Love can be expressed in a myriad of different methods, but the most timeless and most treasured will always remain the classic love letter. In a recent project here at Lovingyou.com we accepted entries for love letters from our users to reflect the current state of romance through the written word. The result is a collection of over 800 user-submitted love letters reflecting the entire range of romantic emotion! Use these letters as a starting base for your next romantic moment, or just be inspired or reflect on the romantic nature of other couples. Either way, we're sure you'll treasure...
The words and expressions below are often used by native speakers when writing to friends and relatives. Using them will help you write in an informal style and will also help you organise your letter into clear paragraphs.
Starting your letter (Paragraph 1)
Thanks for your letter.
Lovely to hear from you.
How are you?
How are things?
Hope you're well.
He was the first to use trombones in a symphony. At age 28, he began to go deaf. YetH he kept on writing and conducting. He never got married. But after he died, friends found some love letters. We don't know who he wrote them to.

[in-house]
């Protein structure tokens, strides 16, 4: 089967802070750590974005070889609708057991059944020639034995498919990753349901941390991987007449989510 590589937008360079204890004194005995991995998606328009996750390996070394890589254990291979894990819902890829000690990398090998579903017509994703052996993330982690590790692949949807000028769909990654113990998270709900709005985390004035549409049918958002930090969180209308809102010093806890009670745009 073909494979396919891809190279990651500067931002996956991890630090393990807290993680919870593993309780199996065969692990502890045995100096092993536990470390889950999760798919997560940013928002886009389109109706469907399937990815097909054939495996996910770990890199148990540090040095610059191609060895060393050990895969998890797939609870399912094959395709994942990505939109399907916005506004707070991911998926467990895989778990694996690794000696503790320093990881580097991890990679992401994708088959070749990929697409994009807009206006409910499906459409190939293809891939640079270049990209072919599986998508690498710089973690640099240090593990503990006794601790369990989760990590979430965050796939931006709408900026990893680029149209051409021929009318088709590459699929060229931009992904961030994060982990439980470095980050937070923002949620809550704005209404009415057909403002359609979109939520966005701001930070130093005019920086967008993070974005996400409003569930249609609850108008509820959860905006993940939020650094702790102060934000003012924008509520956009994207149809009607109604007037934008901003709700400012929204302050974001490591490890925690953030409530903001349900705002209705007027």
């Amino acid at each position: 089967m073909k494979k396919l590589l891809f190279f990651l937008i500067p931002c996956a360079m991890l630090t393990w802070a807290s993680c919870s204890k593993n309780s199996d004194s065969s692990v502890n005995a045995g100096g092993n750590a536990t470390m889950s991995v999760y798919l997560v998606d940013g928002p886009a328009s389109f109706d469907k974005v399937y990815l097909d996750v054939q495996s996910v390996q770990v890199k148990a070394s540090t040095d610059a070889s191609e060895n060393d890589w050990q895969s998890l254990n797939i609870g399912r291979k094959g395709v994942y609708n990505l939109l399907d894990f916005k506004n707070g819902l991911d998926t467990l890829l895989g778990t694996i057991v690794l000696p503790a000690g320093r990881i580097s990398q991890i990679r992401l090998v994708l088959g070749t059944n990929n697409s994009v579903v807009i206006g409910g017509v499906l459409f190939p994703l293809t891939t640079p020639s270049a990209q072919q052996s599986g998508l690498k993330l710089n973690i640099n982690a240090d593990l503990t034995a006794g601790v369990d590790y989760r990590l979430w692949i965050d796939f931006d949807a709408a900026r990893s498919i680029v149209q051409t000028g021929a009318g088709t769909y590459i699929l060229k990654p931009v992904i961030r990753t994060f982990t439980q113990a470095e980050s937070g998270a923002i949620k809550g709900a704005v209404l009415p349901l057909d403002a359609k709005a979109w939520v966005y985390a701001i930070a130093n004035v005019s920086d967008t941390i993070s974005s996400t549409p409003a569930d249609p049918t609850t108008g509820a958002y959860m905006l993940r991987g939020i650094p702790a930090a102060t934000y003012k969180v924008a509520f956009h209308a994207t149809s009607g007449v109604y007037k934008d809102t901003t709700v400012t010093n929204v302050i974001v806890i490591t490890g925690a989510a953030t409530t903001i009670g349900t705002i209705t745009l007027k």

Charles Lamb's biography should be read at length in his essays and his letters--from them we get to know not
only the facts of his life but almost insensibly we get a knowledge of the man himself such as cannot be
conveyed in any brief summary. He is as a friend, a loved friend, whom it seems almost sacrilegious to
summarize in the compact sentences of a biographical dictionary, of whom it would be a wrong to write if the
writing were to be used instead of, rather than as an introduction to, a literary self-portrait, more striking it
may be believed than any of...
like, dislike and other verbs + gerund
• Some verbs can be followed by a gerund or a noun, including the following: like dislike prefer love hate miss finish stop give up start enjoy begin
Note: like, love, prefer, and start are sometimes followed by the infinitive.
Write these sentences, changing the verbs into gerunds. 1 Do you like (make) cakes?
Do you like making cakes?
2 I dislike (get up) at seven o'clock every morning. 3 I started (work) here eight or nine years ago. 4 Do you prefer (travel) by plane or by ship? 5 I hate (write) 'thank you1 letters. 6...
Dashes are used widely in informal notes and letters. (i) A dash can be used to attach an afterthought: I should love to come – that’s if I can get the time oﬀ. (ii) A dash can replace a colon before a list in informal writing: The thieves took everything – video, television, cassettes, computer, camera, the lot. (iii) A dash can precede a summary: Video, television, cassettes, computer, camera – the thieves took the lot. (iv)